American drives wrong way up Italian motorway in high-speed police chase

The 34-year-old man drove at high speed against the traffic on the A1 motorway near Florence in an attempt to evade police, who reportedly rammed the car and shot the tyres.

American drives wrong way up Italian motorway in high-speed police chase
Armed Italian Carabinieri police officers at a road checkpoint. File photo: AFP
The high-speed chase began after the driver was stopped by traffic police on the A1, the motorway between Rome and Florence, at noon on Tuesday.
He attempted to evade police by reversing, driving the wrong way down the motorway and breaking through a toll booth before being brought to a halt by police, local media reports.
Police set up a road block at Calenzaro, north of Florence, where they rammed the suspect's vehicle with a patrol car to bring it to a halt. Armed Carabinieri officers then fired several shots at the car’s tyres.
No one was injured in the incident.
Police then discovered an axe, knife, scythe and camping gear in the suspect’s car.
The man, who reportedly lives in Vicenza and has American citizenship, was arrested and faces several charges including the unjustified possession of dangerous items.

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New York returns millions worth of stolen art to Italy

Prosecutors in New York on Tuesday returned dozens of antiquities stolen from Italy and valued at around $19 million, some of which were found in the Metropolitan Museum of Art.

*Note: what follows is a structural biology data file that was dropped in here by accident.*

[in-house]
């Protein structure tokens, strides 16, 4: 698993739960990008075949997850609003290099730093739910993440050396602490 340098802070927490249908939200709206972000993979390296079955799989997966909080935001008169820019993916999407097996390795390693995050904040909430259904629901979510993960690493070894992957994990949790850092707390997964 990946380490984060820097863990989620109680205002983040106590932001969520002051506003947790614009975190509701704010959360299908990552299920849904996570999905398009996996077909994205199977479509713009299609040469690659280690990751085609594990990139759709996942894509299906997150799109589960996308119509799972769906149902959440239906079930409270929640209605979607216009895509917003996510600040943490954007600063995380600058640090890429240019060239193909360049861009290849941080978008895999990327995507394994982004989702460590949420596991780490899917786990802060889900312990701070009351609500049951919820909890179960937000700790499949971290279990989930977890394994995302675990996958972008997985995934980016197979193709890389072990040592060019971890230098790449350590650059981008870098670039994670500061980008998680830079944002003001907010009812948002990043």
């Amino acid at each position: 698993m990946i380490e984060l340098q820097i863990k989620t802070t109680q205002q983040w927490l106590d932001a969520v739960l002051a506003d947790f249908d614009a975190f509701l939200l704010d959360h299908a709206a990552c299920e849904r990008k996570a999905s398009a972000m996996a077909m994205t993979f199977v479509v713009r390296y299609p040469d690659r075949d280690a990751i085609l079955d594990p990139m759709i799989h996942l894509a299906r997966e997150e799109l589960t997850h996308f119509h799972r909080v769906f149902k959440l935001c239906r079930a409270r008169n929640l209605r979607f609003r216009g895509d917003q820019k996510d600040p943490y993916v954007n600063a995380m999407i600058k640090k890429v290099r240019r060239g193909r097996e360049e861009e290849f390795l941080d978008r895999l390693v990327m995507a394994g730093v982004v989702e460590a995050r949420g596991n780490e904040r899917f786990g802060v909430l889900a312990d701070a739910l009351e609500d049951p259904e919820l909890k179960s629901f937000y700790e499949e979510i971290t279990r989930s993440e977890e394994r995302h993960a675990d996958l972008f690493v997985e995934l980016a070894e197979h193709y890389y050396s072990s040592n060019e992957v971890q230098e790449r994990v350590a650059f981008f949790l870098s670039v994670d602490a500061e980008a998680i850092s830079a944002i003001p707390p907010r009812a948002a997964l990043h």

New York returns millions worth of stolen art to Italy

“These 58 pieces represent thousands of years of rich history, yet traffickers throughout Italy utilized looters to steal these items and to line their own pockets,” said Manhattan District Attorney Alvin Bragg, noting that it was the third such repatriation in nine months.

“For far too long, they have sat in museums, homes, and galleries that had no rightful claim to their ownership,” he said at a ceremony attended by Italian diplomats and law enforcement officials.

The stolen items had been sold to Michael Steinhardt, one of the world’s leading collectors of ancient art, the DA’s office said, adding that he had been slapped with a “first-of-its-kind lifetime ban on acquiring antiquities.”


Among the recovered treasures, which in some cases were sold to “unwitting collectors and museums,” were a marble head of the Greek goddess Athena from 200 B.C.E. and a drinking cup dating back to 470 B.C.E, officials said.

The pieces were stolen at the behest of four men who “all led highly lucrative criminal enterprises – often in competition with one another – where they would use local looters to raid archaeological sites throughout Italy, many of which were insufficiently guarded,” the DA’s office said.

One of them, Pasquale Camera, was “a regional crime boss who organized thefts from museums and churches as early as the 1960s. He then began purchasing stolen artifacts from local looters and sold them to antiquities dealers,” it added.

It said that this year alone, the DA’s office has “returned nearly 300 antiquities valued at over $66 million to 12 countries.”